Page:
During Monday’s NBA media day, two of the Magic’s more tenured players Mo Bamba and Chuma Okeke offered insight on their new identities, Orlando’s versatile roster and becoming veteran presences in the locker room.
Before any basketball-related comments, Okeke’s media session began with him speaking on how he spent the summer connecting with his African ancestry (Chuma’s father Chuka is Nigerian), informing the public that his last name is pronounced ‘O-kay-kay,’ not ‘O-key-key.’
“I’ve been hearing that a lot since I was young since I played with a lot of Nigerians on my AAU team. But I was young so I was like, ‘man my name is O-key-key,’ this is the way I’m used to saying it, but it’s pronounced O-kay-kay” Okeke said.
The surname ‘Okeke’ is of Igbo origin, one of the largest ethnic groups in Africa, and means “man or boy born on Eke day.” In Igbo culture, there are four days in a week; namely, Nkwo, Eke, Afo and Orie.
As for Bamba, shaping his new identity was a little less cultural. The fifth-year big man changed his number to 11 this summer after donning the number five the past four seasons.
“I got drafted and they asked me what number I wanted, and Bismack [Biyombo] was still on the roster. . .10 minutes later they traded him and I was stuck with five because they put it into production. I tried to change it the next year and they’re like, ‘oh yeah you got to pay this amount of money’ and I was just like, ‘I think I’m all right.’ Five has been a good number, but it just wasn’t me” Bamba said.
While ‘10 minutes’ may be an exaggeration, as Bamba was drafted on June 21, 2018 and Biyombo was traded to Charlotte on July 7, 2018, Bamba changing his number could be symbolic for him and the team.
This past season, Bamba averaged career-highs in all five major statistical categories while starting 69 games for the Magic. But the former lottery pick said he’s ready to start competing for the playoffs, even if that means his personal production takes a hit.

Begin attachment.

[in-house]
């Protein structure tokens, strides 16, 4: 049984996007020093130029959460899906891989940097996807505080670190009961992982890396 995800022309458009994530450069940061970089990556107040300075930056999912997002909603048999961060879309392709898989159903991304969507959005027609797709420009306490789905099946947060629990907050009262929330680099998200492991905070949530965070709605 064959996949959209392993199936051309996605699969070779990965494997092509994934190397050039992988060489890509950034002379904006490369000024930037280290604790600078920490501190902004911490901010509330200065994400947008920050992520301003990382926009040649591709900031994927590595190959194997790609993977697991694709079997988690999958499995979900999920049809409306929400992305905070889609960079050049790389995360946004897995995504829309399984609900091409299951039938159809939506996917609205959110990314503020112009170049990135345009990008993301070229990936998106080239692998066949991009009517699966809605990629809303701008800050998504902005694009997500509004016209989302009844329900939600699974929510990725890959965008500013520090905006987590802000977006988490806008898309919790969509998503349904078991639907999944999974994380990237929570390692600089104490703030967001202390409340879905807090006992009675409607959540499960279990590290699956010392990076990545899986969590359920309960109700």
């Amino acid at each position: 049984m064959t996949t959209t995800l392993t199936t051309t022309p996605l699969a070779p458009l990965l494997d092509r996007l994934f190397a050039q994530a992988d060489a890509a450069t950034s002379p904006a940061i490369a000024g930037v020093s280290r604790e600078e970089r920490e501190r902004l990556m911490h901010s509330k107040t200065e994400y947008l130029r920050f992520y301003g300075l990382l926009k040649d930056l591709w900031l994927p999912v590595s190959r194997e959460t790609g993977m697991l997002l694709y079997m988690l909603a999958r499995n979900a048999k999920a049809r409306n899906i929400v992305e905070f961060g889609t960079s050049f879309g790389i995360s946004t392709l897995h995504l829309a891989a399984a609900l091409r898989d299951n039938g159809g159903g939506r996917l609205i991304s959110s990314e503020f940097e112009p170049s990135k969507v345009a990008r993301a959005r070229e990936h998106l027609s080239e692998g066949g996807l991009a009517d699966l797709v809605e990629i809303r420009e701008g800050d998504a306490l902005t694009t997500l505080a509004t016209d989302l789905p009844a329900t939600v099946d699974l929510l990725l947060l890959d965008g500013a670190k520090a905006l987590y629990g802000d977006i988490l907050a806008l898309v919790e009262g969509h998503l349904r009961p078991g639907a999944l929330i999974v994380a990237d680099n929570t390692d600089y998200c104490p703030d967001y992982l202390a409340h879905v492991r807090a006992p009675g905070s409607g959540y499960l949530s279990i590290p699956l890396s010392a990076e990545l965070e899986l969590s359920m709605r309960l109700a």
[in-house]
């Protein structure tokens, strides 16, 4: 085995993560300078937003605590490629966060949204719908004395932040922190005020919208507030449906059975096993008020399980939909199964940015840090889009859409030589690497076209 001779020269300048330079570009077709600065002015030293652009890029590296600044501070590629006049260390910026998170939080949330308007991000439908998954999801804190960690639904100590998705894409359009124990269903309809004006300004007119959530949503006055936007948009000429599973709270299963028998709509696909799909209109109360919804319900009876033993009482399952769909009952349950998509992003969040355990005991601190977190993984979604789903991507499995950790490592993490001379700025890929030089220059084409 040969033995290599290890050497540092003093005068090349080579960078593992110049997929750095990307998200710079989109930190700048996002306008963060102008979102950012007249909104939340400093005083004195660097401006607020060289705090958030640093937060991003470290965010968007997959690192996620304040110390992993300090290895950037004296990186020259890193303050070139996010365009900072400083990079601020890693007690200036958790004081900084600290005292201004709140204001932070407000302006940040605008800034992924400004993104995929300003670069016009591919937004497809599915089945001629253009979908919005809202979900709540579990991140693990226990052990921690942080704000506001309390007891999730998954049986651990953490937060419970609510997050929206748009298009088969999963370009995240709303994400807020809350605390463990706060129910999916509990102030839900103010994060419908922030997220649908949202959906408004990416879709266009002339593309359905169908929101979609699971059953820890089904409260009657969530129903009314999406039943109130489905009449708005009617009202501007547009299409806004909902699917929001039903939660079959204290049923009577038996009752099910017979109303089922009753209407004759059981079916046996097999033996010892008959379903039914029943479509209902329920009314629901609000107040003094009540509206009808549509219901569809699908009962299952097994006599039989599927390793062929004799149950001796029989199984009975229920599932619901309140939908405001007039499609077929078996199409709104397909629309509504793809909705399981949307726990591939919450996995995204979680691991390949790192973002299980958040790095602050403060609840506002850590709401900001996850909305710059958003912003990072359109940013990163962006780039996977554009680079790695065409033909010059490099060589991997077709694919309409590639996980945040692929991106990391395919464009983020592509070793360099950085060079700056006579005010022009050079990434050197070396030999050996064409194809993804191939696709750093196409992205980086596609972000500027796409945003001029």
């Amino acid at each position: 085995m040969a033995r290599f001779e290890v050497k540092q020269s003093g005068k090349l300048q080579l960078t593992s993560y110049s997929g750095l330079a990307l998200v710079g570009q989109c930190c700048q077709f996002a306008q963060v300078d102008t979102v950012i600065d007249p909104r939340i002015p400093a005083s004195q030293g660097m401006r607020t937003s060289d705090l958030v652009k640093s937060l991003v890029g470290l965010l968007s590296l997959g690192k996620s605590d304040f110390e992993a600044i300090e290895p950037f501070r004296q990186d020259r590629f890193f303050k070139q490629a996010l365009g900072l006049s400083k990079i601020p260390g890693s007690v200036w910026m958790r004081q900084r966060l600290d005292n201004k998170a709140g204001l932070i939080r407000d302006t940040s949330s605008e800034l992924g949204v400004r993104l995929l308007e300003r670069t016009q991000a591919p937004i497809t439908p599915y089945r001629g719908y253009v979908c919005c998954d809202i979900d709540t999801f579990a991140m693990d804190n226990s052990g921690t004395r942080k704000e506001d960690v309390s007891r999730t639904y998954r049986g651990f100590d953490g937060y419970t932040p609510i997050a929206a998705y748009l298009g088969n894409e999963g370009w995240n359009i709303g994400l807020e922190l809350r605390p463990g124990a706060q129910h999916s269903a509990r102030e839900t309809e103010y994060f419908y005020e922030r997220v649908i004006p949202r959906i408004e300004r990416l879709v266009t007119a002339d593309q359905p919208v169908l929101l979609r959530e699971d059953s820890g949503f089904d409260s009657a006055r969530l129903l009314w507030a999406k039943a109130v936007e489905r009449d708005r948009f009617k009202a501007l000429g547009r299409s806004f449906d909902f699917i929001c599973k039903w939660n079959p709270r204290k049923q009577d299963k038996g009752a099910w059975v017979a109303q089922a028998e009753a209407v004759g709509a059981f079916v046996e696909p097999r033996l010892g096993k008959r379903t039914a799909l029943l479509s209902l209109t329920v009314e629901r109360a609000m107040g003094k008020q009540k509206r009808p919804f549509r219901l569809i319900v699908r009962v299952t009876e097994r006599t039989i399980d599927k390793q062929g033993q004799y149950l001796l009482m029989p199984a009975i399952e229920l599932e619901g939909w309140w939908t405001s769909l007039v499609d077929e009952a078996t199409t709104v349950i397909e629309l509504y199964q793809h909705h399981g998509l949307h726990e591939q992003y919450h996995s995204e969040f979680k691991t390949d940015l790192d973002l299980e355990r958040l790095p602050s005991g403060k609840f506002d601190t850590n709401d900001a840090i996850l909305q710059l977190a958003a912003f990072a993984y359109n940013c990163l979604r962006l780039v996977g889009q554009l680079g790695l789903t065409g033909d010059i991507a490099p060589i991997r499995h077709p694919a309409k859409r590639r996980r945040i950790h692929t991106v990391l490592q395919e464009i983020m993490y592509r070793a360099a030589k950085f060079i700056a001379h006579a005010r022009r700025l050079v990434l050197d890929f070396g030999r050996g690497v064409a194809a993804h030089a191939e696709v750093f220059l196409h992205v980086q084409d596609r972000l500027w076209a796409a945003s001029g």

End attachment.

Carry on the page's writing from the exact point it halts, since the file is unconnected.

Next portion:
“As far as personal career-highs and all that stuff, that’s cool, but I think now is the time to turn a new leaf and start getting some wins” Bamba said.
Much has been made this summer about Orlando’s “position-less” roster, and Okeke spoke on his eagerness for the start of the 2022-23 season because of this reason.
“I’m actually very excited for this year. I feel like we got a good group and we’re very versatile in all positions honestly. I’m really excited to see how the season goes and see how we all fit and play together, but I feel like it’ll turn out good” Okeke said.
Simultaneously, Bamba mentioned that accountability will be an emphasis during year two of the Jamahl Mosley era.
“Last year was simple, it was pretty obvious we could play through our mistakes. This year we have so much depth and so many people who are hungry to get out there and play. So we want to hold each other accountable, even in practice, just to make each other better” Bamba said.
And despite Bamba and Okeke both only being 24-years-old, the two players touched on the importance of becoming vocal leaders this coming season.
“As far as being a vet, my word will probably hold a lot of weight, being that I’ve been here for awhile. So just taking that stance on the court, speaking up and talking when I need to talk but not talking too much at the same time” Okeke said.
Okeke may not have taken the leap Magic fans expected last season, as his three-point percentage dropped from 34.8% to 31.8%. But the 2022-23 campaign could be huge for the third-year forward, especially if the early returns from training camp are any indiction of how he will perform.
As for Bamba, he said, “I think that’s something the coaches lean on me for. Getting out there and leading by example speaks louder than words, but also showing the rooks like, ‘here’s a mistake I’ve made and you should look at it this way instead of that way,’ which is something I was taught that I want to do.”
It seems Bamba and Okeke are entering the new year with a boatload of confidence. Whether that stems from their newfound identities or their belief in the team’s potential, the conviction those two showcased Monday should do wonders for the Magic’s morale this season.